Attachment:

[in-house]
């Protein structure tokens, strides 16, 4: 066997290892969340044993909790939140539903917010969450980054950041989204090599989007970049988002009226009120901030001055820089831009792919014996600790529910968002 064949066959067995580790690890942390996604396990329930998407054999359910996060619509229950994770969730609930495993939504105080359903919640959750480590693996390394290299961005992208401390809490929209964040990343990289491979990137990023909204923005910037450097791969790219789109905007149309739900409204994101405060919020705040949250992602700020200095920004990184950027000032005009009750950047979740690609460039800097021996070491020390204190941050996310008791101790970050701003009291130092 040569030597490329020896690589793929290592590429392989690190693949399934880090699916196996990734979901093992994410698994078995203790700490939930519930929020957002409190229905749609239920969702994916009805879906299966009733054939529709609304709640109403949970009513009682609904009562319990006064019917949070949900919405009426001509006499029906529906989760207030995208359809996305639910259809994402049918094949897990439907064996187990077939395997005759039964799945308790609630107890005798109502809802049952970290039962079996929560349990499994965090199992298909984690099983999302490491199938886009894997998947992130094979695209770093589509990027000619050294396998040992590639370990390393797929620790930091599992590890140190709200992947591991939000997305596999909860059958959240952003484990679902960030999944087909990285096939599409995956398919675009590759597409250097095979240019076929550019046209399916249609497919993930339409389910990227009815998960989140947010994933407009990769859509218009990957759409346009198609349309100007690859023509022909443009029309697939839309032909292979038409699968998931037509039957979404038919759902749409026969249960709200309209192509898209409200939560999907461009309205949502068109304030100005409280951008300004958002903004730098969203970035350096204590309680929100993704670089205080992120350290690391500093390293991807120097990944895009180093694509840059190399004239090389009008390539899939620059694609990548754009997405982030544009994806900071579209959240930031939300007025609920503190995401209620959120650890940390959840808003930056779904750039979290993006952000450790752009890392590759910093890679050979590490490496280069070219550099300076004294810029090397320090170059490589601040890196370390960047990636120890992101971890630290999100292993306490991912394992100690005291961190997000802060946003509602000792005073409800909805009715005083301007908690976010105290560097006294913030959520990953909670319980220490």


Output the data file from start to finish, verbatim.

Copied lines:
[in-house]
């Protein structure tokens, strides 16, 4: 066997290892969340044993909790939140539903917010969450980054950041989204090599989007970049988002009226009120901030001055820089831009792919014996600790529910968002 064949066959067995580790690890942390996604396990329930998407054999359910996060619509229950994770969730609930495993939504105080359903919640959750480590693996390394290299961005992208401390809490929209964040990343990289491979990137990023909204923005910037450097791969790219789109905007149309739900409204994101405060919020705040949250992602700020200095920004990184950027000032005009009750950047979740690609460039800097021996070491020390204190941050996310008791101790970050701003009291130092 040569030597490329020896690589793929290592590429392989690190693949399934880090699916196996990734979901093992994410698994078995203790700490939930519930929020957002409190229905749609239920969702994916009805879906299966009733054939529709609304709640109403949970009513009682609904009562319990006064019917949070949900919405009426001509006499029906529906989760207030995208359809996305639910259809994402049918094949897990439907064996187990077939395997005759039964799945308790609630107890005798109502809802049952970290039962079996929560349990499994965090199992298909984690099983999302490491199938886009894997998947992130094979695209770093589509990027000619050294396998040992590639370990390393797929620790930091599992590890140190709200992947591991939000997305596999909860059958959240952003484990679902960030999944087909990285096939599409995956398919675009590759597409250097095979240019076929550019046209399916249609497919993930339409389910990227009815998960989140947010994933407009990769859509218009990957759409346009198609349309100007690859023509022909443009029309697939839309032909292979038409699968998931037509039957979404038919759902749409026969249960709200309209192509898209409200939560999907461009309205949502068109304030100005409280951008300004958002903004730098969203970035350096204590309680929100993704670089205080992120350290690391500093390293991807120097990944895009180093694509840059190399004239090389009008390539899939620059694609990548754009997405982030544009994806900071579209959240930031939300007025609920503190995401209620959120650890940390959840808003930056779904750039979290993006952000450790752009890392590759910093890679050979590490490496280069070219550099300076004294810029090397320090170059490589601040890196370390960047990636120890992101971890630290999100292993306490991912394992100690005291961190997000802060946003509602000792005073409800909805009715005083301007908690976010105290560097006294913030959520990953909670319980220490």